Dedication set on 70th anniversary of D-Day Invasion at Normandy
This Friday marks the 70th anniversary of the D-Day Invasion at Normandy.
It is also the day the Greatest Generation will be honored at the dedication of the Oregon World War II Memorial on the grounds of the State Capitol at 1:30 p.m. World War II veterans who fought and died in every theater of battle, and those people who served on the home front, will be honored and remembered during the dedication in Willson Park, on the corner of Cottage and Court Street.
The dedication ceremony will include guest speakers Gov. John Kitzhaber, Secretary of State Kate Brown, former state representative and WWII bomber pilot Bill Markham, and Oregons Adjutant General, Maj. Gen. Dan Hokanson. Following some vintage military aircraft flyovers, a ceremonial transfer of the memorial from the foundation to the state, a ribbon cutting will conclude the dedication.
We want our World War II veterans and those on the home front to be the first to see their memorial, said World War II Memorial Foundation Chairman Lou Jaffe. Our goal from day one has been for this memorial to forever be a reminder of the Oregonians who served both at home and abroad during the war. This memorial will not only honor that wars veterans, but educate young people so theyll always honor and remember those who fought and died in the war during what was probably our nations finest hour, when we came together in unity.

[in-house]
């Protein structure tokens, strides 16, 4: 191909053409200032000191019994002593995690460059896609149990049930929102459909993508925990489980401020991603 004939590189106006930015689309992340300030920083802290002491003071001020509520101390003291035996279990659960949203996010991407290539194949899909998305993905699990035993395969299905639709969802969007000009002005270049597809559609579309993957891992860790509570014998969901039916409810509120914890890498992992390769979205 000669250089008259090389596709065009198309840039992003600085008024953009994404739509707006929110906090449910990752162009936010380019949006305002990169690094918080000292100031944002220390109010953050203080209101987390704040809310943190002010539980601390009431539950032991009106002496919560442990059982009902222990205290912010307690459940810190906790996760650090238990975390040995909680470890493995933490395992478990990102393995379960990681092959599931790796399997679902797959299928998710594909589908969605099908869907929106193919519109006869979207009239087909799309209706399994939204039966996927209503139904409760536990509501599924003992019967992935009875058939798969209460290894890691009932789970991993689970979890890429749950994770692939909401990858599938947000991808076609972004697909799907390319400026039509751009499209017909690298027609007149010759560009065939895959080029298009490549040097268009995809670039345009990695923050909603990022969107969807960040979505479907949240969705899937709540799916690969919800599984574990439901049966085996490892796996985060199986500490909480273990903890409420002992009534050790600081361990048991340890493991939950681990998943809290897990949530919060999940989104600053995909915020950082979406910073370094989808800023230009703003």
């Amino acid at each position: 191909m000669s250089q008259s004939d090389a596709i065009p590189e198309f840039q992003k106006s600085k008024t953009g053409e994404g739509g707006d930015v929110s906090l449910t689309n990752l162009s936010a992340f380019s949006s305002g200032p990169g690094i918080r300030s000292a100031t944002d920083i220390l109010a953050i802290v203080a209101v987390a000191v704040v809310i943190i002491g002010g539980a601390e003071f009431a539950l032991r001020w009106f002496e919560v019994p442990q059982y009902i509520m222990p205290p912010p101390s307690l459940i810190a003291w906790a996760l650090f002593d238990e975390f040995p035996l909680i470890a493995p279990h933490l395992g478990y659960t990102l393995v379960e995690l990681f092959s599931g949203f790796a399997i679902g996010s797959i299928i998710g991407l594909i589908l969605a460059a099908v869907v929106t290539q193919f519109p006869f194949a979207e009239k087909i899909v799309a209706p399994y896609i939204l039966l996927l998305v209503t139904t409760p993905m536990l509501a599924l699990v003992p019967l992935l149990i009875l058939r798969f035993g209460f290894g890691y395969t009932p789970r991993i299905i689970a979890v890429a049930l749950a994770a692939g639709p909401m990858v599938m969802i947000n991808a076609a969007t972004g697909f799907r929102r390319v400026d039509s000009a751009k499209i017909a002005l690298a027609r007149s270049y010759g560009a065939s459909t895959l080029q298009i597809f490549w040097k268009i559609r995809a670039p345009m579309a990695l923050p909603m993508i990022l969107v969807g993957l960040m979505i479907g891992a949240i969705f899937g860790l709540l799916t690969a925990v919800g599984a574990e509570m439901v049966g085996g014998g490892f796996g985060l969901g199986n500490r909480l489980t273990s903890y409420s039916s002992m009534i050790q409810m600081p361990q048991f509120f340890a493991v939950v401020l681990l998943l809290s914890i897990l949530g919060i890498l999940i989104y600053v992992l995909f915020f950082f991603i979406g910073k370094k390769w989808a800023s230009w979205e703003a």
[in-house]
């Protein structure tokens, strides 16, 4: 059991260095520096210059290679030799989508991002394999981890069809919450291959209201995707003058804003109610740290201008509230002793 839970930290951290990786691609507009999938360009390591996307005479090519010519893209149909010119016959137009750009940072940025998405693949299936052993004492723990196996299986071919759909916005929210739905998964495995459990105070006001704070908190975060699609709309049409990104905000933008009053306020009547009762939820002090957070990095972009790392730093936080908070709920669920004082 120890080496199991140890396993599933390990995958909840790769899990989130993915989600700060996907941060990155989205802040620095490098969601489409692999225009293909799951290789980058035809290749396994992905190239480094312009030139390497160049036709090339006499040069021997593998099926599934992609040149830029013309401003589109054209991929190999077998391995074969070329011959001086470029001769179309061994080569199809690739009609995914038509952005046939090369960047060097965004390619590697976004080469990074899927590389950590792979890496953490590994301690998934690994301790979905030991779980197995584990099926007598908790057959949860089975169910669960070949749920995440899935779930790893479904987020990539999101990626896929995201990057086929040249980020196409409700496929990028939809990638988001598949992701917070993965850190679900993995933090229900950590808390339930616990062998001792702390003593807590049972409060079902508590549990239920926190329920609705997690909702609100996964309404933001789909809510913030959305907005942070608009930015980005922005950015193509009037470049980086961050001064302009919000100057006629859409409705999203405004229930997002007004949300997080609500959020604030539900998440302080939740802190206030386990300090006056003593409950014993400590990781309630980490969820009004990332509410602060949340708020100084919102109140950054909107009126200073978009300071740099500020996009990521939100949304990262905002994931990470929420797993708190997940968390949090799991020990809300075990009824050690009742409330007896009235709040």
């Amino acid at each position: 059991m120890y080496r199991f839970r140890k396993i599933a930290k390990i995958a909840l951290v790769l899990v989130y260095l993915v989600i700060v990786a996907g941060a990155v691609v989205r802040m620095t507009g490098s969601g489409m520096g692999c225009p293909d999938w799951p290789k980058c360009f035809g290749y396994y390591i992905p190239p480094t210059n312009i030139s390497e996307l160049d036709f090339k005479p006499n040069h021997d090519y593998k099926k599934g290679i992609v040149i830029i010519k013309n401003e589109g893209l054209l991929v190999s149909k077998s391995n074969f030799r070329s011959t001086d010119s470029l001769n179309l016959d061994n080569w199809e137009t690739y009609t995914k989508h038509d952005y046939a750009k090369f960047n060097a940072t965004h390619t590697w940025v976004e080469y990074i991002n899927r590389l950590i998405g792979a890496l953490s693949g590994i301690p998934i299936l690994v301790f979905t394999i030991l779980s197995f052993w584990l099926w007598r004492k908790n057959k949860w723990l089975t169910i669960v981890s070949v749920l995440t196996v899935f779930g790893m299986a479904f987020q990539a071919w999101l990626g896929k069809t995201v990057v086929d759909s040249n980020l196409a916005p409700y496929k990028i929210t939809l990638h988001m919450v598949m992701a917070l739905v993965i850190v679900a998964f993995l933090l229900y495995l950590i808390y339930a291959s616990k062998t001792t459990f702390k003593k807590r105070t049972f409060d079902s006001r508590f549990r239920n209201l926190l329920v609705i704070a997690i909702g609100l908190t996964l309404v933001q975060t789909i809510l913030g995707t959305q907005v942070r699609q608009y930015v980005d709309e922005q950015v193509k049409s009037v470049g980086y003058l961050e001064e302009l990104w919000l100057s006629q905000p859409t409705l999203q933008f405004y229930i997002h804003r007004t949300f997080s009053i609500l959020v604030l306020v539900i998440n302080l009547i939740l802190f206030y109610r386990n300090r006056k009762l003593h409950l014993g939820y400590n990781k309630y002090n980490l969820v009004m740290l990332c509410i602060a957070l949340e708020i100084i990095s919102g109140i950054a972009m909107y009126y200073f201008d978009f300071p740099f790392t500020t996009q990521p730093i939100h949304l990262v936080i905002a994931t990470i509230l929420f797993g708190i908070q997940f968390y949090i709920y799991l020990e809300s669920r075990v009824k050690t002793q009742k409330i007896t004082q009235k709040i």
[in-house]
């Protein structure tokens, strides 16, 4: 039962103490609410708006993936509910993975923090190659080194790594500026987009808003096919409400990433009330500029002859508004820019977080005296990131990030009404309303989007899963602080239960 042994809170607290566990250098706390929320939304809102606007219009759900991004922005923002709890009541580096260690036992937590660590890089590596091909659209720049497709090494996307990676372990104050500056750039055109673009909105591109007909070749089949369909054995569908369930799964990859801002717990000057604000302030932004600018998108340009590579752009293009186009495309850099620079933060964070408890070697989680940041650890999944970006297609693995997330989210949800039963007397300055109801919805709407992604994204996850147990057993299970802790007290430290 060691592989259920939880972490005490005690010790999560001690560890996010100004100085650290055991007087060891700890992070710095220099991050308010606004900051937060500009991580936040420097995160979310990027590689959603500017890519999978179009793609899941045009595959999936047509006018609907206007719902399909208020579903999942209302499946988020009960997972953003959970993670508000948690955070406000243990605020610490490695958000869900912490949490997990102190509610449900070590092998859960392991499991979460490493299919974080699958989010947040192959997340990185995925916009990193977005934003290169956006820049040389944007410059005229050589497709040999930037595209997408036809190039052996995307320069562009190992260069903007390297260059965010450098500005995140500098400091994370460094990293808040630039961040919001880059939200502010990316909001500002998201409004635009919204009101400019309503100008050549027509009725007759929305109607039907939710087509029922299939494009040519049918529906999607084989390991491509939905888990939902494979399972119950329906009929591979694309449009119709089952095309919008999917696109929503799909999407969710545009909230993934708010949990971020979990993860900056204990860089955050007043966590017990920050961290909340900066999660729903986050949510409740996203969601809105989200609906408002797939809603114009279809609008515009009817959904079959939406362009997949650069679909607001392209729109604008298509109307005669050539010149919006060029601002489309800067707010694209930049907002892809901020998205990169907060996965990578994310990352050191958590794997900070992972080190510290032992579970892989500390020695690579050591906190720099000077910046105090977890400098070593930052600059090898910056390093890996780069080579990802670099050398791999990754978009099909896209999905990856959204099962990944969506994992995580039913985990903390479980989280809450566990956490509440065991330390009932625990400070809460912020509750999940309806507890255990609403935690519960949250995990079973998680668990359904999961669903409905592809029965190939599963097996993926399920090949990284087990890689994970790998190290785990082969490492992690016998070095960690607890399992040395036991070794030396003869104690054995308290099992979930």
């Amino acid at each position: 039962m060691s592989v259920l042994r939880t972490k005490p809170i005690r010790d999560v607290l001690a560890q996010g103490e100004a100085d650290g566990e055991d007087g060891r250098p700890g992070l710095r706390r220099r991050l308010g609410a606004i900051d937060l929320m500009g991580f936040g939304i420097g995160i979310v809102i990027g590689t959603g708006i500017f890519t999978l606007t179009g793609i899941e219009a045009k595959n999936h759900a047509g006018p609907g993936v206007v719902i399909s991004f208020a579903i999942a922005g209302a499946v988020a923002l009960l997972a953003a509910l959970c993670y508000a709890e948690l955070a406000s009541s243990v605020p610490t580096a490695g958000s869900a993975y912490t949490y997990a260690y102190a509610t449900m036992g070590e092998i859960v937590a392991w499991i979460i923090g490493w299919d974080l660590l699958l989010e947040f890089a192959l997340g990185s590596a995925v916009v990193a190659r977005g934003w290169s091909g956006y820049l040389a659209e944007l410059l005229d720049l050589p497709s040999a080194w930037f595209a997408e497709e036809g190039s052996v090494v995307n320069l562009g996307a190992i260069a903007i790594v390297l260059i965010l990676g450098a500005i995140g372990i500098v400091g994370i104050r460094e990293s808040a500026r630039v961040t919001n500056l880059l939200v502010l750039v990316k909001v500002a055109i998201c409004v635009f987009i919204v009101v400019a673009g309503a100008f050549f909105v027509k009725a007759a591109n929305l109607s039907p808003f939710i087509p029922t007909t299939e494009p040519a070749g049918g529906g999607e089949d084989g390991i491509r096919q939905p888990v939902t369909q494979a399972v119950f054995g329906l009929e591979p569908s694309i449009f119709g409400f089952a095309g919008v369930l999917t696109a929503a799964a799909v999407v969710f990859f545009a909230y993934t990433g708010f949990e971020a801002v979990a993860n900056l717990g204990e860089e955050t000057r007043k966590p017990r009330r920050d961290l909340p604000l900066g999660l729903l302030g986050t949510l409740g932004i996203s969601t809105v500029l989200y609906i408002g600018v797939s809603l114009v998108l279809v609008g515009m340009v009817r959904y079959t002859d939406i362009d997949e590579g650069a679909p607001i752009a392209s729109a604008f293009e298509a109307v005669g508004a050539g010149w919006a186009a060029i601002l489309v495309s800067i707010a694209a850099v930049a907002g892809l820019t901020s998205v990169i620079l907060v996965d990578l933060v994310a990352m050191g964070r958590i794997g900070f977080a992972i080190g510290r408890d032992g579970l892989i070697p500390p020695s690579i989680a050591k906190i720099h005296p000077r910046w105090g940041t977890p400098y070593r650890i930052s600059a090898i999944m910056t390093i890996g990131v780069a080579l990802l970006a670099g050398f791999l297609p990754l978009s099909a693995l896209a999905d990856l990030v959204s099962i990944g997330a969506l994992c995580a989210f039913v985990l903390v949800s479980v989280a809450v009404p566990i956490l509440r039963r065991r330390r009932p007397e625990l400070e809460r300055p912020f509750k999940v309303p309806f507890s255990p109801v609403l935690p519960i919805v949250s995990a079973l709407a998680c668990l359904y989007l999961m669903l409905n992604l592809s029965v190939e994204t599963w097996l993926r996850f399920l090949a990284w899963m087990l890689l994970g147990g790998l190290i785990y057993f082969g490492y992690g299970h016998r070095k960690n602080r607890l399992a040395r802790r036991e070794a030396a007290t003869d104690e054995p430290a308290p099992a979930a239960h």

Jaffe said constructing this memorial was long past due as most World War II veterans are now in their 90s. Until now, Oregon has been one of only six states in the U.S. without a WWII memorial to honor its veterans.
In 2011, then-Gov. Ted Kulongoski and the Oregon Legislature formalized a task force and foundation, authorizing it to build an official memorial in Salem. The Veterans Administration now estimates that more than 500 veterans are dying daily.
It is estimated that nearly 1 million WWII veterans are still living, including more than 17,000 in Oregon. The Oregon WWII Memorial covers a 75-by-75-foot area at the northwest corner of the capital grounds.
At its center is a 33-foot-high obelisk, denoting Oregon as the 33rd state in the union.
It is partially surrounded by two black granite walls that bear the names of the more than 3,770 Oregonians who gave their lives while serving in combat. Most of the memorials stone floor is comprised of pavers inscribed with a global map.
There are two granite benches featured inside the memorial.
To learn more, or to make a contribution to the ongoing educational efforts related to the Oregon World War II Memorial, visit historicaloutreach.com or call 503-705-5965.